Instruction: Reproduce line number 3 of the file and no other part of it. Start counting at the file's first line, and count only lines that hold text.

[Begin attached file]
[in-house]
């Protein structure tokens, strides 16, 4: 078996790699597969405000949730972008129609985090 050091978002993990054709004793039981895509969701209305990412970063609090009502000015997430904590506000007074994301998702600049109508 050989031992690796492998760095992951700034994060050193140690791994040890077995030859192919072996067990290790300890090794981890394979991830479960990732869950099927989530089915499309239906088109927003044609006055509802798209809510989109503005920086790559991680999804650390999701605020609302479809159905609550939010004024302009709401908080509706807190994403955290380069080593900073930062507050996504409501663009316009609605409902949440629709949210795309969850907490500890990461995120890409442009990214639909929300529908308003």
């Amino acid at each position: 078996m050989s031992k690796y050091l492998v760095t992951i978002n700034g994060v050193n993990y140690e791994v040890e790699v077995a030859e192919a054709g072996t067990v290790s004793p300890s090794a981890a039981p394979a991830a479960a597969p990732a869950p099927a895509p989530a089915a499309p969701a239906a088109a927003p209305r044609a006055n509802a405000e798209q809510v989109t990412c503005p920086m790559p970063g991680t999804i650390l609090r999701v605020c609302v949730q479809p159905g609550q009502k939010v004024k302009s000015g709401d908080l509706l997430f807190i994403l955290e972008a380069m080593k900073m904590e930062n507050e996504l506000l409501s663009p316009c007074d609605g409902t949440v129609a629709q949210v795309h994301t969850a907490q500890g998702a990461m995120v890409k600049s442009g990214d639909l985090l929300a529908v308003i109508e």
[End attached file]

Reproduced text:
């Amino acid at each position: 078996m050989s031992k690796y050091l492998v760095t992951i978002n700034g994060v050193n993990y140690e791994v040890e790699v077995a030859e192919a054709g072996t067990v290790s004793p300890s090794a981890a039981p394979a991830a479960a597969p990732a869950p099927a895509p989530a089915a499309p969701a239906a088109a927003p209305r044609a006055n509802a405000e798209q809510v989109t990412c503005p920086m790559p970063g991680t999804i650390l609090r999701v605020c609302v949730q479809p159905g609550q009502k939010v004024k302009s000015g709401d908080l509706l997430f807190i994403l955290e972008a380069m080593k900073m904590e930062n507050e996504l506000l409501s663009p316009c007074d609605g409902t949440v129609a629709q949210v795309h994301t969850a907490q500890g998702a990461m995120v890409k600049s442009g990214d639909l985090l929300a529908v308003i109508e």